Regular readers of my contributions to these pages will know that my wife and I operate a luxury Hotel Barge in southern France, in the Garonne Valley between Toulouse and Bordeaux. Our barge, the Saint Louis, is just small enough to be able to pass through the locks on the canal. By ‘small’, I am talking of 30 metres long and 5 metres long, giving us 150 square metres of comfort and luxury for our guests and our crew.
Because of the size of the barge, not all canals are available to us. For example, here in France the locks on the canalised river the Baise are too narrow and too short to permit our passage. In general, however, we could operate the Saint Louis almost anywhere in France (although we have no intention to move from south west France – it provides us with a gentle unspoilt rural environment that we find just perfect)
In England, however, the canals are quite different. Here, the canals were constructed in the 18th, 19th and 20th centuries, as in France they were made in order to carry freight. However, as industry and commerce developed, the English canals were not enlarged. The vast majority of the English canal network has locks that will accommodate boats that are just 7 feet (2.1 metres) wide.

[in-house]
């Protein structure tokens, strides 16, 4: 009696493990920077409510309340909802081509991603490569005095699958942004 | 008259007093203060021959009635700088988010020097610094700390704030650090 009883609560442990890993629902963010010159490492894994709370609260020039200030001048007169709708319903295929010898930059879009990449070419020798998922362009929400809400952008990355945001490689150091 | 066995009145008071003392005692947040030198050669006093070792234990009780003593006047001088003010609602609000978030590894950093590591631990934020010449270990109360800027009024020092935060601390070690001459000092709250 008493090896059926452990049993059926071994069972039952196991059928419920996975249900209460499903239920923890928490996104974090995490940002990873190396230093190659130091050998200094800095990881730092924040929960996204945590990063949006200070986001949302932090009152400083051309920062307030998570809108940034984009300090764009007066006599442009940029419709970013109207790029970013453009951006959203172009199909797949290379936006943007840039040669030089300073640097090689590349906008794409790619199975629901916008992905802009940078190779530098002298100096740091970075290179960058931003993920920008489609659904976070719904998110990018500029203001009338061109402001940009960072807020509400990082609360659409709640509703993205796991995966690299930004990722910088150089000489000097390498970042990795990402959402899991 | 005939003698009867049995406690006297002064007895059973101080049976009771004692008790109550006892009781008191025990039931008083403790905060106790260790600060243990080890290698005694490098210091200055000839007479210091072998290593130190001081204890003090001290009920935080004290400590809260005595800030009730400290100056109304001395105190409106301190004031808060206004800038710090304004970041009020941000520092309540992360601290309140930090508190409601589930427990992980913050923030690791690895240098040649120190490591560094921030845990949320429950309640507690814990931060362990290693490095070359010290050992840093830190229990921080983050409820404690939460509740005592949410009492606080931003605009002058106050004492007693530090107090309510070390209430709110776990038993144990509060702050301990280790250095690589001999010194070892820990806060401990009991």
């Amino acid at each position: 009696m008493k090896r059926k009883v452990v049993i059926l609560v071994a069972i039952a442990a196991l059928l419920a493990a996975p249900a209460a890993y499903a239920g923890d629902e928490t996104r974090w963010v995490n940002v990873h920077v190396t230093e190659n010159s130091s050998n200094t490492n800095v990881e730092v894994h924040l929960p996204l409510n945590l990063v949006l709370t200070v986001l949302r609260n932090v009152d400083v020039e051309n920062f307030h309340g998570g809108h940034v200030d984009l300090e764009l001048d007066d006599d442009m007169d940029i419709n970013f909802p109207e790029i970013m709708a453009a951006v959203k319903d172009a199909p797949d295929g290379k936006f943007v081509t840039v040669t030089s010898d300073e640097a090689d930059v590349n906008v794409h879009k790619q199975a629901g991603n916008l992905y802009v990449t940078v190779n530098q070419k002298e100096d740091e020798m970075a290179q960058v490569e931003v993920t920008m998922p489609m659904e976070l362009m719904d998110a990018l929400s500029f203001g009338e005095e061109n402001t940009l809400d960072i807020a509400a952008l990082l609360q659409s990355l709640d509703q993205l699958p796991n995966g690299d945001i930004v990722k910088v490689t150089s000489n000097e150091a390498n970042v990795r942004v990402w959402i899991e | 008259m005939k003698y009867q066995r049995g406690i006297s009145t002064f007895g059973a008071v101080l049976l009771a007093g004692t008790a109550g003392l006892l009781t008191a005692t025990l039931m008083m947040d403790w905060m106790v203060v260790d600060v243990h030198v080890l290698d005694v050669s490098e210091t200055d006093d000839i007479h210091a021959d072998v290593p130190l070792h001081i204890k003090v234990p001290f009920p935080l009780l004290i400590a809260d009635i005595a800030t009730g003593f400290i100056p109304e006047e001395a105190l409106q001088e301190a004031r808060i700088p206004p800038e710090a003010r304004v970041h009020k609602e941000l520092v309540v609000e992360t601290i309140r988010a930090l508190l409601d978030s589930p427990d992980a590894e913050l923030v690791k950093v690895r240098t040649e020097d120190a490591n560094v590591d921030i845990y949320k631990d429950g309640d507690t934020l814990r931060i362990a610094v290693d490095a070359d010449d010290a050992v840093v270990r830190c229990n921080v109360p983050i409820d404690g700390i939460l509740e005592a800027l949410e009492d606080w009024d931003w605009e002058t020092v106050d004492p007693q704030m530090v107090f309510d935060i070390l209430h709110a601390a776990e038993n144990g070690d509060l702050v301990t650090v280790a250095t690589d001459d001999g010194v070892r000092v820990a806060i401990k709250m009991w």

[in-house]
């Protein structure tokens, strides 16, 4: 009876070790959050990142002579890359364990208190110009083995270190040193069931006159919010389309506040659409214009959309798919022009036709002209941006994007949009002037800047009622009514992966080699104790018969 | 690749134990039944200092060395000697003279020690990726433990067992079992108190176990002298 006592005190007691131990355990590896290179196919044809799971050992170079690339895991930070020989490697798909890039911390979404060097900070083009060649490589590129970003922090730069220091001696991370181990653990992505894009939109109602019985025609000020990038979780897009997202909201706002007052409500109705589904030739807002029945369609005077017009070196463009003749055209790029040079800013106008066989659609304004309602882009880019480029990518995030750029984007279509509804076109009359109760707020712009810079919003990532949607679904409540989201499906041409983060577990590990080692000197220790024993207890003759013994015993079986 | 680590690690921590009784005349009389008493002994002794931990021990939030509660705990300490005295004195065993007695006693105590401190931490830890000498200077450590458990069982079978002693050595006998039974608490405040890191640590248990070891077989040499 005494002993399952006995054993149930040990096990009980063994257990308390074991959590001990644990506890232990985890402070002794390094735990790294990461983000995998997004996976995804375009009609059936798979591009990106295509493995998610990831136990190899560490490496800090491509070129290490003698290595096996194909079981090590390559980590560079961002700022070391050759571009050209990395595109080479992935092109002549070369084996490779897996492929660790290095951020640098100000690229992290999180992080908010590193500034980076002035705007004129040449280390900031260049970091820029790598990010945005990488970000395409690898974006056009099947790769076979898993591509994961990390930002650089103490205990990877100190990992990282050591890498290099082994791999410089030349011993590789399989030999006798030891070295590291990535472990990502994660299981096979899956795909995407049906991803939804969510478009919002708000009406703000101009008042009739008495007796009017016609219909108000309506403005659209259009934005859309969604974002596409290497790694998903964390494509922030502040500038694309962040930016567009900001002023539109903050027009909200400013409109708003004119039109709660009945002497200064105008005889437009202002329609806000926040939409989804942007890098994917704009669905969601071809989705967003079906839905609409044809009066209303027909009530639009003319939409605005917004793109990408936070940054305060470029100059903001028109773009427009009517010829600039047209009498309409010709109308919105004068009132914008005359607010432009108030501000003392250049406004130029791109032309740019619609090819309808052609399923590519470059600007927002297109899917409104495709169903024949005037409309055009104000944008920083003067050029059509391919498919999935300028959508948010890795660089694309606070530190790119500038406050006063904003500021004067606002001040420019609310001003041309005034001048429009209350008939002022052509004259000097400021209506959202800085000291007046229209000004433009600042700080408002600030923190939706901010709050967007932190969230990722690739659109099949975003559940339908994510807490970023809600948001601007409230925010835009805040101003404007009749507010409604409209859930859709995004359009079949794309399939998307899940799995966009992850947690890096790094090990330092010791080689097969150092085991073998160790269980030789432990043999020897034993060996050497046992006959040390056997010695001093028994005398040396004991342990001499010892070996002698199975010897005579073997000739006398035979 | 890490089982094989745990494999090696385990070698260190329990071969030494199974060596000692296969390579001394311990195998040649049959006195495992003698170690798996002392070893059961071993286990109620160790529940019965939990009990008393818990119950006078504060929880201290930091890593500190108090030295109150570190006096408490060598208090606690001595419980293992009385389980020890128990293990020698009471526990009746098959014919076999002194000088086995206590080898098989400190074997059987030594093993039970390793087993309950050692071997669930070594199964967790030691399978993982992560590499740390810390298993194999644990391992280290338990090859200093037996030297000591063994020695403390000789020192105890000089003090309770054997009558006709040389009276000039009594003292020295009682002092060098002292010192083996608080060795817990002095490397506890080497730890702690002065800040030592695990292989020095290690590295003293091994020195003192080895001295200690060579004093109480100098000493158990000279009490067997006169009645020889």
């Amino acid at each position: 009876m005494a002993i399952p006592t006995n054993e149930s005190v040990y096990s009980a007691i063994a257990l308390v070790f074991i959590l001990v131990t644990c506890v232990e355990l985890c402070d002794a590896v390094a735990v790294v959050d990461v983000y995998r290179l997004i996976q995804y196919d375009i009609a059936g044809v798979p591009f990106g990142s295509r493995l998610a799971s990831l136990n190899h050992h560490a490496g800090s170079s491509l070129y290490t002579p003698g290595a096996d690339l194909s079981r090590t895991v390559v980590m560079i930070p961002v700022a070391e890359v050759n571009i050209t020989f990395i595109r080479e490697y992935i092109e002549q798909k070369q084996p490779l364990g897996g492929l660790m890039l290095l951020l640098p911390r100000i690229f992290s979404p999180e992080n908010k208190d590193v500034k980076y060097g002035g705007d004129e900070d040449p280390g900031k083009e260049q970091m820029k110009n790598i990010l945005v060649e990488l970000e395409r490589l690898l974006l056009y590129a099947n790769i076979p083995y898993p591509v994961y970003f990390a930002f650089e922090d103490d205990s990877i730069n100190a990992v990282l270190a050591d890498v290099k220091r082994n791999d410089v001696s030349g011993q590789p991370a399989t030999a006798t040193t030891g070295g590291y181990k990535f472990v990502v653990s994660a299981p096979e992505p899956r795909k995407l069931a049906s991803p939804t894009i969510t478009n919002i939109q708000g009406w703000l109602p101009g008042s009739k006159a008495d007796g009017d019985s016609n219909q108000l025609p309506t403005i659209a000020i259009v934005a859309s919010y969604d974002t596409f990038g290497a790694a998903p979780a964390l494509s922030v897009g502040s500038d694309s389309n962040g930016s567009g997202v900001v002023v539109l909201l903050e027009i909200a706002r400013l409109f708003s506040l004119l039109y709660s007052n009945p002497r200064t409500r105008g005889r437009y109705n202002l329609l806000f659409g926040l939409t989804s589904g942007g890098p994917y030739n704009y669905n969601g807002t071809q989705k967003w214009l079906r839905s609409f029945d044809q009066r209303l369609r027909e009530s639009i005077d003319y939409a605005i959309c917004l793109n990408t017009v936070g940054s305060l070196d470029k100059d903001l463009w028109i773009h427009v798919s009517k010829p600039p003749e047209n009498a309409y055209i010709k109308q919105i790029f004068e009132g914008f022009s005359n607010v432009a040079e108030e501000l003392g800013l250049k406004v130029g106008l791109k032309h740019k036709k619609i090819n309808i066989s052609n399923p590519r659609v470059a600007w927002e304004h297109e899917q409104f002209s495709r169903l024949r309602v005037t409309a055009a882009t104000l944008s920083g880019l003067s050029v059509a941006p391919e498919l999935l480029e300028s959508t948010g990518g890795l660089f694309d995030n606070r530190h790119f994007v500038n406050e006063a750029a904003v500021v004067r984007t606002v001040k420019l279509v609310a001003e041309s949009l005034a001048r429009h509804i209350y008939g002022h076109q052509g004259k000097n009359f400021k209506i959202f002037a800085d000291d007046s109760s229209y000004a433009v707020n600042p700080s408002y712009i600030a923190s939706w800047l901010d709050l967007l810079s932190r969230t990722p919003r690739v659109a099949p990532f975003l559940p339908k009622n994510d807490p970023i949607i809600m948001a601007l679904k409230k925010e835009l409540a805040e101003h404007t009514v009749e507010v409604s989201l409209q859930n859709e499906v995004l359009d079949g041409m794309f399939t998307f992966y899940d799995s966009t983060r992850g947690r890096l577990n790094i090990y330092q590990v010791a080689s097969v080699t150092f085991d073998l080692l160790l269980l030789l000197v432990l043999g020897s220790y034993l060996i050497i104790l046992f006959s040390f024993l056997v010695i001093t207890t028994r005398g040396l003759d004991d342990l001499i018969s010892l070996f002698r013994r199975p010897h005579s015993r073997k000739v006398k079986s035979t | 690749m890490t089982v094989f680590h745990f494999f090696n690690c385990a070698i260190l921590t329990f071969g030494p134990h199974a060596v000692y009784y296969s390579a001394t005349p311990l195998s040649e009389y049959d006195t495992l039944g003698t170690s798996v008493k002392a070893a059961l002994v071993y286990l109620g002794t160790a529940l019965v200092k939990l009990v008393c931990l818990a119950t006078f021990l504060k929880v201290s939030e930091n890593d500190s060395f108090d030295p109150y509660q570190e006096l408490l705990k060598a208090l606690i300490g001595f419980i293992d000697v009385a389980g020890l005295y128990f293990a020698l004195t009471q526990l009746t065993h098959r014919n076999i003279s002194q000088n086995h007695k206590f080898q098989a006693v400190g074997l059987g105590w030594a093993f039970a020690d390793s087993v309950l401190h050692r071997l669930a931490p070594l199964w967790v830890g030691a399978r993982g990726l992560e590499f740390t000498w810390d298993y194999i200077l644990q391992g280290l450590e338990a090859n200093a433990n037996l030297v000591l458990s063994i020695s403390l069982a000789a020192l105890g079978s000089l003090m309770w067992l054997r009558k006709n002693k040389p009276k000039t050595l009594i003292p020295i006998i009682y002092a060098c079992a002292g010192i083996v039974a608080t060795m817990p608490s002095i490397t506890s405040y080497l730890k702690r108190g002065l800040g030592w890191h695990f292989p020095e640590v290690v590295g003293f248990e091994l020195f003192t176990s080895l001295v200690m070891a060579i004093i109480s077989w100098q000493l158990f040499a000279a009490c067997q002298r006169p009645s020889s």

The working boats that originally plied their trade on the English canals were horse drawn, and of course these evolved into having diesel engines once these were available. Cargo handling on these canals had reduced substantially by around 1945, largely as a result of the railways being able to carry much bigger consignments, and being able to deliver cargo much quicker.
For the most part, the heritage of three centuries of canal use has not been lost. Although many of the canals fell into disrepair, there has been a major programme of restoration, permitting people to take to the water and explore the countryside and the canals. The vessels that are used are modelled on the cargo boats of yesteryear, but in general they are highly designed and equipped specialist boats – known as Narrowboats.
There are now over 27,000 narrowboats in England. Because of their size and shape, they allow you to explore the narrowest of channels, the most secluded of corners. They travel at walking speed, and they must represent one of the finest forms of Slow Travel!
Narrowboats fall into three distinct categories. Firstly, many are used as permanent accommodation, perhaps of a somewhat alternative nature. Secondly, they are owned by people who use them to ‘get away’ at weekends and other spare time, exploring deep into the country in perfect peace. Thirdly, some narrowboats are owned by hire companies, enabling couples and families to take an unusual and very relaxing holiday. Some are even to be found in France, and it is estimated that around 200 English narrowboats have made the crossing – largely by lorry – both in private hands and owned by hire companies.